By Bart Graves on February 19, 2018
The xr2206 is a monolithic function generator. The e.l.f. or Extremely Low Frequency spectrum is a range of frequencies of 3 ~ 30-hz. If you are trying to block this specific range, I am not sure that is even possible since wave propagation in this range is 100,000-10,000 km and very close to earth-ground...
By Fixer on February 8, 2018
This is a function-signal generator. I don't know in what regard you are referring to as "milliamp" (current).
By Tessa on February 4, 2018
This device as a signal generator, a frequency counter and an oscilliscope are the devices needed to set up an AM radio. Remember, the IF or intermediate frequency is 455KC. Look for the set up process on youtube.com
By Barbara Bequette on December 28, 2017
The data sheet that came with mine, under 4.3 indicates "center positive / barrel negative". It also specifies 9-12 volts. It all worked for me.
By Marika Yamaguchi on November 16, 2017
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based on 130 Customer Reviews
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By Al From Virginia
November 11, 2017
works fine - still playing with it. Some assembly required - I'm not great at setting down soldering, but it seems to work OK, so I apparently didn't mess anything up. Operational instructions would be good - for some reason the amplitude is high CCW, low CW. Maybe I installed something backwards, but maybe that's just the way it is.
By Simon Mark Barrell
August 15, 2017
June 22, 2017
This was an easy build until I got to the case. The bottom of the case was designed to a flat board. Even with sever clipping there screws for the board did not work properly. I got it together after a fashion only because I wanted the labels on the top cover showing were to put the jumpers. If you didn't already have some knowledge of electronics knowing the short (negative) leg on the polar capacitors should go ground which was marked by some lines on the board. I used and Arduino with the IDE on a Raspberry Pi to get the square wave in the picture. Use the example sketch for using an analog pin to measure voltage.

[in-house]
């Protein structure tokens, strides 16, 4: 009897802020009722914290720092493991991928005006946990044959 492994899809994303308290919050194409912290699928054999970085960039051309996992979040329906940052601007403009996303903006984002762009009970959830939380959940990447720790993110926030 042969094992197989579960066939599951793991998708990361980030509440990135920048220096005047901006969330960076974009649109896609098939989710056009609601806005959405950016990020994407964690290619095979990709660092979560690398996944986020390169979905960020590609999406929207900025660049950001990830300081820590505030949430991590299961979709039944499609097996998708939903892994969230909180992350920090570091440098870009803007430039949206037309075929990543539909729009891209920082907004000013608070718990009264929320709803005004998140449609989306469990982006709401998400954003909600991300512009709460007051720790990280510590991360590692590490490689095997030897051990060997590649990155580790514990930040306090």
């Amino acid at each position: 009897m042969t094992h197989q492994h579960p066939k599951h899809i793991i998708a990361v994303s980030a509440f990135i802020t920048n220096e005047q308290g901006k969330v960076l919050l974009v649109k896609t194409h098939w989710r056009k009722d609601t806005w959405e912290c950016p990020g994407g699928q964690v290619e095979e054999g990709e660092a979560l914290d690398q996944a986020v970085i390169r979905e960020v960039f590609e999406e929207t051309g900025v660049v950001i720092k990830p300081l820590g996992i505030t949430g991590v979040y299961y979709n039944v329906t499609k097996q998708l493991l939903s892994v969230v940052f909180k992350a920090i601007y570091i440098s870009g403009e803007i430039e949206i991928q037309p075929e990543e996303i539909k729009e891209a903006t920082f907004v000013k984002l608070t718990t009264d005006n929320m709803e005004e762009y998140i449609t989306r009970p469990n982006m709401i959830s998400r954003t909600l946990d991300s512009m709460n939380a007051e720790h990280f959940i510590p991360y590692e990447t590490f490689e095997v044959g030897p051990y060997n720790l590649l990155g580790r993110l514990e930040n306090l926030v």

By Andrew W.
June 20, 2017
By Jim D
June 13, 2017
Neat little Function Generator, purchased next to my Oscilloscope to help learn a bit about its operation. Overall, the kit is complete but the casing is a little bit delicate (I managed to ham-fistedly over tighten a corner and break the plastic). I reassembled it a few times to find an optimal fit and a little super glue did wonders. The actual board and back plate could use some standoffs to account for the variation of height on the underside once the components are soldered but it works. Fun little project, the power supply noise affects the signal pretty adversely. Running from a small lithium battery seems much more stable when looking closely at the waveform.
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By Danny S.
March 5, 2017
February 14, 2017
February 9, 2017
This is a fairly simple kit to assemble. The instructions are fair, but the info you need is there. With a little patience this can be assembled by a beginner. Worked as expected and the case was a nice touch. Space for a 9V battery would have been nice but at this price, no complaints. I didn't "NEED" signal generator, I just wanted one to experiment with so this kit was a good value for me and what I needed. No, it is not lab quality equipment but you cannot expect that at this price range. It works well for me.